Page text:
OK, I think I'm gonna buy one. I checked Heritage's list of dealers and found a gun shop local to me that was listed. I called 'em, and they said that they sell a BUNCH of these pistols. They have a RR22MB6 in stock for about $190.00, or $211 OTD with taxes included. This is the blue 6-1/2" barrel version with the Cocobolo stocks, and comes with two cylinders - one for .22LR and one for .22WMR.
This little pistol kind of reminds me of one I had as a teenager. I recall it being an Arminius brand (German made) SA revolver, again with the .22LR and .22WMR cylinders. I had a lot of fun with it, ventilated a bunch of tin cans, but ended up trading it off for the money to buy a David Clark headset and boom mic back when I was aviating. That episode, as well as trading away my S&W Model 15 Masterpiece, is why I have resolved NEVER to sell or trade away another firearm!
Anyway, I have $150.00 in American Express gift cards, so I'll only be about $60.00 short - then there's that birthday coming up on the 30th............
I would just have soon not get the .22WMR cylinder, as .22WMR is never as accurate as .22LR in one of these dual-cylinder revolvers. The reason is that the old .22LR uses a heel-base bullet whereas the .22 WMR doesn't. See the following pictures to see what I mean:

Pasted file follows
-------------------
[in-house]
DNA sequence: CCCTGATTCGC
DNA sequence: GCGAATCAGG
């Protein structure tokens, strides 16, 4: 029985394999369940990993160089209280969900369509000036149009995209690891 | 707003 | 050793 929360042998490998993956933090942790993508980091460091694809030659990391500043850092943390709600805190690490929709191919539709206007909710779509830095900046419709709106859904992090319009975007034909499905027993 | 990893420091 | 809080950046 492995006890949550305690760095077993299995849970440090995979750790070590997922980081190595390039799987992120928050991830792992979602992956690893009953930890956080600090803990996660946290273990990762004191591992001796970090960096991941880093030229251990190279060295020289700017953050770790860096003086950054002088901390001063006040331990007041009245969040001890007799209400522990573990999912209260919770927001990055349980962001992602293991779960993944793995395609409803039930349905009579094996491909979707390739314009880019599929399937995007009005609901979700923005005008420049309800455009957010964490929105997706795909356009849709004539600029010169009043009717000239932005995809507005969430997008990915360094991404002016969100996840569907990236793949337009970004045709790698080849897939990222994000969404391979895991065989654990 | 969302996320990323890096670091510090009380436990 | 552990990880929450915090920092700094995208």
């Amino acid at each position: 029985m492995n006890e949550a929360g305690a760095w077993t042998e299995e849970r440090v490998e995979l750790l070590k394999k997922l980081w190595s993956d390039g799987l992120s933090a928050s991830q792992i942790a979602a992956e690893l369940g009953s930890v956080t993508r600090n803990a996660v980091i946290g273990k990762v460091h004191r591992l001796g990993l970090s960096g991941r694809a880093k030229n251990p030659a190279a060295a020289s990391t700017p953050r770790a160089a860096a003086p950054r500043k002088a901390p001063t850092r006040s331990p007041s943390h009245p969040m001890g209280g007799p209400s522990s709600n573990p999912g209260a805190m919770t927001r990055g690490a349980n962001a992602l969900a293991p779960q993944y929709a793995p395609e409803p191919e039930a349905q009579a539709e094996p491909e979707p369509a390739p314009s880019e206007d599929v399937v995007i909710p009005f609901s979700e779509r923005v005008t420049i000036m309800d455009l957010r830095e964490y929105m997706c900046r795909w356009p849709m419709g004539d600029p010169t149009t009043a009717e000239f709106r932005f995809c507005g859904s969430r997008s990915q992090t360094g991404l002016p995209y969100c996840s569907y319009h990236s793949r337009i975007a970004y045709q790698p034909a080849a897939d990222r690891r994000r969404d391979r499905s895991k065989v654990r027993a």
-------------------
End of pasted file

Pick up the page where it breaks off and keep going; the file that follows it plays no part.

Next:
You can see in the pictures that the .22LR bullet has driving bands that are as wide as the OD of the case, whereas the .22WMR bullet is seated inside the case. Consequently the .22WMR bullet is too small in diameter for the bore. It kind of rattles down the barrel like a marble down a drain pipe - not conducive to great accuracy.
November 10, 2009, 09:47 PM
I have one of these Heritage .22 revolvers and I like it. I have had my aluminum frame version for almost 4 years now and have no problems except for the finish getting thin in a few places on the frame. For the price they can not be beat and they are American made. I plan on getting another one in the future.
November 10, 2009, 11:10 PM
22wmr uses a larger diam bullet. he barrel that comes mounted in frame on lr/wmr revolvers is a 22wmr. on mine the wmr is most accurate.